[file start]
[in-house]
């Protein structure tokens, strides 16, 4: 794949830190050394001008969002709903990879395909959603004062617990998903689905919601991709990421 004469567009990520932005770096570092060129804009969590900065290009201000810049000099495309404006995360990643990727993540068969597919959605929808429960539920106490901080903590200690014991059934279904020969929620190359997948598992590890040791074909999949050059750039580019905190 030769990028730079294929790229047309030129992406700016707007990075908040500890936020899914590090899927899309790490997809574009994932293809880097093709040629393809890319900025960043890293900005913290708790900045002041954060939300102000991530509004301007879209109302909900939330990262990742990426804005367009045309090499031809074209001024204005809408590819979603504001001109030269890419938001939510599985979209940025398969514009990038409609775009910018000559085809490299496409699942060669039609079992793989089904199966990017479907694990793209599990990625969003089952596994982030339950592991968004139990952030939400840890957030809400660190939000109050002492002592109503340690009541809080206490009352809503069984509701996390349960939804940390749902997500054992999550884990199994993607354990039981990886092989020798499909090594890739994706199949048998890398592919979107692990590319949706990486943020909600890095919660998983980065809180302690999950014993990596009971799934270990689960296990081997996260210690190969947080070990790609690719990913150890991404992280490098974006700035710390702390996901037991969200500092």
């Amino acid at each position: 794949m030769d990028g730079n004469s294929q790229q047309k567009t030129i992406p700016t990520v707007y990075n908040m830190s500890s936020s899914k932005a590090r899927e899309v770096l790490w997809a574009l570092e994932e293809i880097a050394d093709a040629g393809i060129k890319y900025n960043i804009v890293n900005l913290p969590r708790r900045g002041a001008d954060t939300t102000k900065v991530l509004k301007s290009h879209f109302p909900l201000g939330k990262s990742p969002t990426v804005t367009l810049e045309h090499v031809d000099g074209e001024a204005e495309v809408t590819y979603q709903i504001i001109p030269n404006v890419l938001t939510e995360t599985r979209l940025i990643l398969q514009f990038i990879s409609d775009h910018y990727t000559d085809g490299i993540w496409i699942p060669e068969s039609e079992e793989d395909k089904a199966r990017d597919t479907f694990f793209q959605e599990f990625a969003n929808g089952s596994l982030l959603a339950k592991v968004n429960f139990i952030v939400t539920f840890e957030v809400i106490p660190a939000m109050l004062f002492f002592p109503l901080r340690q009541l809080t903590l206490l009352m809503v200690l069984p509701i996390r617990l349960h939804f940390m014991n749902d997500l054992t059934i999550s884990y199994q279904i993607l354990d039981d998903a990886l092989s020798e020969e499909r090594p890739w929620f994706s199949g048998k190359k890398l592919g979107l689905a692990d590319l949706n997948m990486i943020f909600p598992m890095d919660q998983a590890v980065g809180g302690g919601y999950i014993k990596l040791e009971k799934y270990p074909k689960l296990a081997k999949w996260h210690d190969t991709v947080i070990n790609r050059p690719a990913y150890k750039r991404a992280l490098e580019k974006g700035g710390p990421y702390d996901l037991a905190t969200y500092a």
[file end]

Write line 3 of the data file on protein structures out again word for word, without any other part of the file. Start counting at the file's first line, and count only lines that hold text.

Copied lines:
């Amino acid at each position: 794949m030769d990028g730079n004469s294929q790229q047309k567009t030129i992406p700016t990520v707007y990075n908040m830190s500890s936020s899914k932005a590090r899927e899309v770096l790490w997809a574009l570092e994932e293809i880097a050394d093709a040629g393809i060129k890319y900025n960043i804009v890293n900005l913290p969590r708790r900045g002041a001008d954060t939300t102000k900065v991530l509004k301007s290009h879209f109302p909900l201000g939330k990262s990742p969002t990426v804005t367009l810049e045309h090499v031809d000099g074209e001024a204005e495309v809408t590819y979603q709903i504001i001109p030269n404006v890419l938001t939510e995360t599985r979209l940025i990643l398969q514009f990038i990879s409609d775009h910018y990727t000559d085809g490299i993540w496409i699942p060669e068969s039609e079992e793989d395909k089904a199966r990017d597919t479907f694990f793209q959605e599990f990625a969003n929808g089952s596994l982030l959603a339950k592991v968004n429960f139990i952030v939400t539920f840890e957030v809400i106490p660190a939000m109050l004062f002492f002592p109503l901080r340690q009541l809080t903590l206490l009352m809503v200690l069984p509701i996390r617990l349960h939804f940390m014991n749902d997500l054992t059934i999550s884990y199994q279904i993607l354990d039981d998903a990886l092989s020798e020969e499909r090594p890739w929620f994706s199949g048998k190359k890398l592919g979107l689905a692990d590319l949706n997948m990486i943020f909600p598992m890095d919660q998983a590890v980065g809180g302690g919601y999950i014993k990596l040791e009971k799934y270990p074909k689960l296990a081997k999949w996260h210690d190969t991709v947080i070990n790609r050059p690719a990913y150890k750039r991404a992280l490098e580019k974006g700035g710390p990421y702390d996901l037991a905190t969200y500092a």